“I want them to feel like they got to see the early days of the AIDS Quilt and people using art as activism to fight AIDS, and I want it to be in a way that’s more than just work on the walls, but is more

experiential. That’s why we have the touch part of the exhibition, that’s why we have a living room that’s got chairs you can sit in … I want people to feel like they are witness to history.”

“Living Room, San Francisco, 1986” is open until Oct. 15. You can view it online at or in person.

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AUGUST 2023 | 19 © 2023 Sotheby’s International Realty. All Rights Reserved. Sotheby’s International Realty is a registered trademark and used with permission. Each Sotheby’s International Realty office is independently owned and operated, except those operated by Sotheby’s International Realty, Inc. All offerings are subject to errors, omissions, changes including price or withdrawal without notice. Equal Housing Opportunity.
Artist Matthew Terrell, right, talks with visitors at the opening of the AIDS Quilt exhibition.

If you like this, then you’ll love that

wines are overrated and underwhelming. Embrace the idea of finding your next favorite bottle of wine at a restaurant, dinner party, or your favorite wine shop. There are so many undiscovered gems right under your nose.

If you like Kim Crawford Sauvignon Blanc…

You’ll love Clos Henri “Petit Clos” Sauvignon Blanc from Marlborough, New Zealand. Produced by one of the most established winegrowers in France, Famille Henri Bourgeois, Clos Henri gives you the classic flavors of New Zealand Sauvignon Blanc, while combining the Sancerre heritage and distinction. It’s the best of both worlds that you never knew you needed.

anchored in the Russian River Valley. When poured into the glass, you instantly note the explosive and rich pinot noir flavors - black plum, cassis, and raspberry. This wine has a concentrated, lush mouthfeel, much like everyone’s beloved Meiomi. Not only is this wine approachable and affordable, but there is also significantly less sugar in Valravn making it more food-friendly than Meiomi.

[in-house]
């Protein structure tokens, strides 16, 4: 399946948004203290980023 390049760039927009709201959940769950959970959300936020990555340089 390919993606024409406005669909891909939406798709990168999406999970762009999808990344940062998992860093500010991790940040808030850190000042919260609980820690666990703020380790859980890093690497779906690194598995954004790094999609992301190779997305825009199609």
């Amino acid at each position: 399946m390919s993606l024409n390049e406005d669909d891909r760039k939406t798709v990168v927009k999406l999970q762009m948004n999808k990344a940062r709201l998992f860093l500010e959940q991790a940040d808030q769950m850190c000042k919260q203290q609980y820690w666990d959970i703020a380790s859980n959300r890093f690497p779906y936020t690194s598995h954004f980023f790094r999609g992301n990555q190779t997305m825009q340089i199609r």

Average Retail Price: $26.


In a world overflowing with an abundance of wine, the fear of the unknown has taken hold. People seem content with sticking to what they know, afraid to venture into uncharted territory and discover new flavors and styles. We’re here to say, don’t shy away from change! Many of the popular grocery store

Sunny days ahead.

Let this list be your go-to reference for unique and unforgettable bottles that will elevate any occasion. Our objective is to help you replace those familiar wines that you know and love with lesser-known, yet truly exceptional alternatives, all while staying within your budget. Be sure to stock up so you never find yourself in a bind.

If you like LaMarca Prosecco…

Then you’ll love Borgoluce Lampo Prosecco. Your brunch glass will be filled with fine bubbles and elegance from this beautiful prosecco. Though not as sweet as LaMarca, Borgoluce shares the same notes of ripe apple, peach, ginger, and white flowers. It’s wildly refreshing and much like other prosecco, it’s food friendly and perfect with eggs benedict. Average Retail Price: $22.

Clos Henri is crisp, dry, and refreshing with notes of citrus, pear, apple, and stone fruit. The herbaceous characteristic that New Zealand Sauvingon Blanc lovers typically look for is a bit muted in this expression, though still conveying a sense of place.

Average Retail Price: $19.

If you like Caymus Cabernet…